All Saints, Welborne, photographed by David Faulkner in September 2020.

All Saints, Welborne

A distinctive brown appearance with both carstone and ferricrete. The fabric of the earlier parts of the church are ferricrete (or iron bound conglomerate) with small gravelly pebbles and fragments of flint.

With a large internal diameter (only Wortham is larger), the tower is circular for about three quarters of its height with an octagonal belfy. The ferricrete is cut in large blocks, roughly squared and coursed.

The semi-circular head of the north window is cut from a single piece of stone and Stephen Hart suggests a late C12 date for the tower. The octagonal belfy is faced with brick, flint and ferricrete, each facet is slightly recessed, and five of them contain two-light Tudor arched belfry openings, suggesting a C16 date.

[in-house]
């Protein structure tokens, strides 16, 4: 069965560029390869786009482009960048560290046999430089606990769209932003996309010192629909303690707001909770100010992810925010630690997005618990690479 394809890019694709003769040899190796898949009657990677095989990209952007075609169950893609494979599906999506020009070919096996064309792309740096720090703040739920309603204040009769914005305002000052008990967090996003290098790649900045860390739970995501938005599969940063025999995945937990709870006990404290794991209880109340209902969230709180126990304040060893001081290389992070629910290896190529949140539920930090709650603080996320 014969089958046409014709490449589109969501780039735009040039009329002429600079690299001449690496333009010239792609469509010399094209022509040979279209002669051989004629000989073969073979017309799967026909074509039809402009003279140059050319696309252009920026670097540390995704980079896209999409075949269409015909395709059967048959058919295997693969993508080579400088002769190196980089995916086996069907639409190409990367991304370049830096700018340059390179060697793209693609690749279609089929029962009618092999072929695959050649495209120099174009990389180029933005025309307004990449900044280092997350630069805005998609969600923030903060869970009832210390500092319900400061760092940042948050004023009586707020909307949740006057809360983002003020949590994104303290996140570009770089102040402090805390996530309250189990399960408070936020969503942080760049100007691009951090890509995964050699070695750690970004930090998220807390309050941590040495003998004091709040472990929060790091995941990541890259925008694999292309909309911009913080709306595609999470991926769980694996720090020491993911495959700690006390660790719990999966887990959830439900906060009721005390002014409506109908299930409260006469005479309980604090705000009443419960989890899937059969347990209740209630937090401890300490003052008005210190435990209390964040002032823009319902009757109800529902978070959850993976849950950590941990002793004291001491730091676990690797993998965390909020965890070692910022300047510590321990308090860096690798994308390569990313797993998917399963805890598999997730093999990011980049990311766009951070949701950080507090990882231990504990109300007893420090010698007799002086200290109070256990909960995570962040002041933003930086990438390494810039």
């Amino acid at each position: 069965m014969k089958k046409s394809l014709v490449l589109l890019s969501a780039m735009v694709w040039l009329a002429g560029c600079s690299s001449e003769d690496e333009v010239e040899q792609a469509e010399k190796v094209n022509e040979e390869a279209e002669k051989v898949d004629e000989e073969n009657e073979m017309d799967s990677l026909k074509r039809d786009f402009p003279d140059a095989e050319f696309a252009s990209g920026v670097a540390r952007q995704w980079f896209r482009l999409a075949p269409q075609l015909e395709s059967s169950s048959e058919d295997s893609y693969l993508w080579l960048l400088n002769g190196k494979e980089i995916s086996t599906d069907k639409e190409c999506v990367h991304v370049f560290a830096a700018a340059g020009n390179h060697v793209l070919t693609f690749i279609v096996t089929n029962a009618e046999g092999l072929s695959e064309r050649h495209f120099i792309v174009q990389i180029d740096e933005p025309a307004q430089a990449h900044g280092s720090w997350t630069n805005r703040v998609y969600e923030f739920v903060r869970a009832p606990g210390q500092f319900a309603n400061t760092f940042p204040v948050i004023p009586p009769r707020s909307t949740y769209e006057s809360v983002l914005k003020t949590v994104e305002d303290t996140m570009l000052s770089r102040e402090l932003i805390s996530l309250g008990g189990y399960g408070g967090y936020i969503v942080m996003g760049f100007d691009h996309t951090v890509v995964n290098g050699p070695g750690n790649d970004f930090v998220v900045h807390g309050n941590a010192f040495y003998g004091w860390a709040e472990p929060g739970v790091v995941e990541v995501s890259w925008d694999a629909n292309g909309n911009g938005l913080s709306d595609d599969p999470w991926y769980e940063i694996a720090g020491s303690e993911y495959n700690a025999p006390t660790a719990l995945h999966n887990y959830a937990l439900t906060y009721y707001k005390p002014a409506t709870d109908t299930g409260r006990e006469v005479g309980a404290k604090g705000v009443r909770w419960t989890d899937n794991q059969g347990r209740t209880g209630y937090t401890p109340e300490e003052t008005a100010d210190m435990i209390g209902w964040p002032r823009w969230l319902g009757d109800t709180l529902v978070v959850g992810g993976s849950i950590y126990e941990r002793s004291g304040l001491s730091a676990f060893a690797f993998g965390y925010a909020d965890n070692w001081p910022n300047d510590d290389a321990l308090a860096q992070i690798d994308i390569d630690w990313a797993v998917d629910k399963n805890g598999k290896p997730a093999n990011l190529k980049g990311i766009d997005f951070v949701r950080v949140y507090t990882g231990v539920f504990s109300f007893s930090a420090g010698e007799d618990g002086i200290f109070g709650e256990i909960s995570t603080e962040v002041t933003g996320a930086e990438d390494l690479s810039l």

The pointed tower arch seems to have been altered from an original Norman one. The upper part of the circular stages of the tower was built onto the gable of an existing church. This gable is of roughly-squared ferricrete blocks of similar size to those in the tower and like them, roughly coursed.

Jack Sterry describes West Dereham in his 2010 book Round Tower Churches in mid-Norfolk.

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